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Somali Islamist Leader Rejects New Cease-Fire Agreement

By VOA News
10 June 2008

A hardline Somali Islamist leader has rejected a cease-fire deal brokered by the United Nations between the Somali government and some opposition figures.

Sheikh Hassan Dahir Aweys said Tuesday the fight will continue until Somalia is liberated from occupiers. Aweys is listed by the United States as a terrorist.

Aweys told Reuters that he sees the cease-fire agreement not as a peace deal, but as a trap.

A U.N. official said Monday the Somali government and opposition figures in exile had signed the cease-fire deal during U.N.-led talks in Djibouti.

An aide to the U.N. envoy for Somalia said the deal calls for a termination of armed confrontation, beginning in 30 days. The cease-fire will cover an initial 90-day period.

The agreement also calls for the withdrawal of Ethiopian troops within 120 days, but only after U.N. peacekeepers are deployed.

There was no immediate confirmation from the Somali government or the opposition Alliance for the Re-liberation of Somalia. They have engaged in two rounds of talks in Djibouti initiated by U.N. officials.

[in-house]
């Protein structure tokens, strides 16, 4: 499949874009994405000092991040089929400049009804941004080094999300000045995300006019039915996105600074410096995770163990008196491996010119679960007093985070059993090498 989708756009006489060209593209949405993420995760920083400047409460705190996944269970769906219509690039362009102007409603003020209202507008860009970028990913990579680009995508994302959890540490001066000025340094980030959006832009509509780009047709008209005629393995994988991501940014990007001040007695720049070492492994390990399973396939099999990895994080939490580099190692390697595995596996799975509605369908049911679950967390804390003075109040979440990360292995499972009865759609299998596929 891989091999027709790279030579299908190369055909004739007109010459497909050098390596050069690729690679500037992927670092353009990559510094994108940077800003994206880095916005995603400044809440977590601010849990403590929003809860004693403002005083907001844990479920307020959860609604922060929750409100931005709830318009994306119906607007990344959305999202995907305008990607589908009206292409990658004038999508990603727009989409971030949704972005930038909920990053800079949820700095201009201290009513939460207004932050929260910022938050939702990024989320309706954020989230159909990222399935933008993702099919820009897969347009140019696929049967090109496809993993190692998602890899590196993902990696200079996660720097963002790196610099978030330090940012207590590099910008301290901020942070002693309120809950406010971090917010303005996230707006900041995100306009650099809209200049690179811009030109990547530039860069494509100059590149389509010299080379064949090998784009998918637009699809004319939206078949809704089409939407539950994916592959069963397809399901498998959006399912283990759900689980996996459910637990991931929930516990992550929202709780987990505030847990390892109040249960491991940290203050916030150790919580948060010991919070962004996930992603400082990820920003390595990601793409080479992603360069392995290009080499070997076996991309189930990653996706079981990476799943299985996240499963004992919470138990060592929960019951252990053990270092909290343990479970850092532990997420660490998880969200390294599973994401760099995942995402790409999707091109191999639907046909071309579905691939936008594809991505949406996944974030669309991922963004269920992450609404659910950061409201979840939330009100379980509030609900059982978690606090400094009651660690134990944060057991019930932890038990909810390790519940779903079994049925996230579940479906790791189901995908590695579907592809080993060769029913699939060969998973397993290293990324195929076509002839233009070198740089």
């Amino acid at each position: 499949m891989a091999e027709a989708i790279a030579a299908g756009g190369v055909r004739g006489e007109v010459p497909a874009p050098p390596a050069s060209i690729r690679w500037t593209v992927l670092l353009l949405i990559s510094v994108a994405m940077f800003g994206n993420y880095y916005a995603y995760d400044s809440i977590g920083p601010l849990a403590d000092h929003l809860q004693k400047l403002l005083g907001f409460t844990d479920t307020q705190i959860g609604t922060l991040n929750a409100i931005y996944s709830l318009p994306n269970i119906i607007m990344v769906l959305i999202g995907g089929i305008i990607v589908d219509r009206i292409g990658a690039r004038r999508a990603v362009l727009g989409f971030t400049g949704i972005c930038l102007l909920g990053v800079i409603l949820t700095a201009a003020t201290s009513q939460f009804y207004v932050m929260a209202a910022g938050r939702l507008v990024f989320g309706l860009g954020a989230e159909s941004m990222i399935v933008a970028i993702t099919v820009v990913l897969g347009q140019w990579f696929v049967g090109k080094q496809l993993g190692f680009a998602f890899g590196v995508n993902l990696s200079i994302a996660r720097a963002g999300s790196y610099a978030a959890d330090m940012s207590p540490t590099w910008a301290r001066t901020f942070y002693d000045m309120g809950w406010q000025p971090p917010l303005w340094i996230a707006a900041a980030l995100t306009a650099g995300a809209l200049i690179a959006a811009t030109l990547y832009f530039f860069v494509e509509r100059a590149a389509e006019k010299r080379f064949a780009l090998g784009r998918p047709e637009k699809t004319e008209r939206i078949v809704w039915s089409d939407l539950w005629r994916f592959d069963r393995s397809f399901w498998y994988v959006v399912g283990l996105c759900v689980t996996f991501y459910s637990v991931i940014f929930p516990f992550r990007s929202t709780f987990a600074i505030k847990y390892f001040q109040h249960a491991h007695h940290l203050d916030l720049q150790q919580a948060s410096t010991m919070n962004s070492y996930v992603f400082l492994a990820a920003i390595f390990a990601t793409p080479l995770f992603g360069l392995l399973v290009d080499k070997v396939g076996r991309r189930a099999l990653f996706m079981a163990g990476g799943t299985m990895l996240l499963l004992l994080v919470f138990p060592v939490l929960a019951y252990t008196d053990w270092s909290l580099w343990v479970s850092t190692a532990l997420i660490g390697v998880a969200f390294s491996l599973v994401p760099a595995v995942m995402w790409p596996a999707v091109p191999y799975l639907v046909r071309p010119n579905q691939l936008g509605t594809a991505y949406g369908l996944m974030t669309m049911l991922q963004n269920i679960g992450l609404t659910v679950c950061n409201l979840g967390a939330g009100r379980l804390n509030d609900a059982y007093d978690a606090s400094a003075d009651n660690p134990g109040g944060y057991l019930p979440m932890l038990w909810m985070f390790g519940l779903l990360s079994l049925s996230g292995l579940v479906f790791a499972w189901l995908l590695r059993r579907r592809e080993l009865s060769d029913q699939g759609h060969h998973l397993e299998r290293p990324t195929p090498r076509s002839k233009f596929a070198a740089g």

Their discussions appeared close to collapsing late on Sunday, when U.N. envoy Ahmedou Ould-Abdallah said the talks had failed, and that he was terminating the conference.

Last month, the U.N. Security Council said it will consider sending a U.N. peacekeeping operation to Somalia to replace the small African Union force there - but only if the country's political and security situation improve. Members of the Council visited Djibouti last week to encourage Somalia's government and the opposition alliance to hold direct peace talks.

The opposition group supports an Islamist insurgency that has tried to topple the government. The Eritrean-based alliance was demanding a timetable for the withdrawal of Ethiopian troops who back the government as a condition for holding direct talks.

Somalia has not had a stable central government in 17 years.

Some information for this report was provided by AFP, AP and Reuters.

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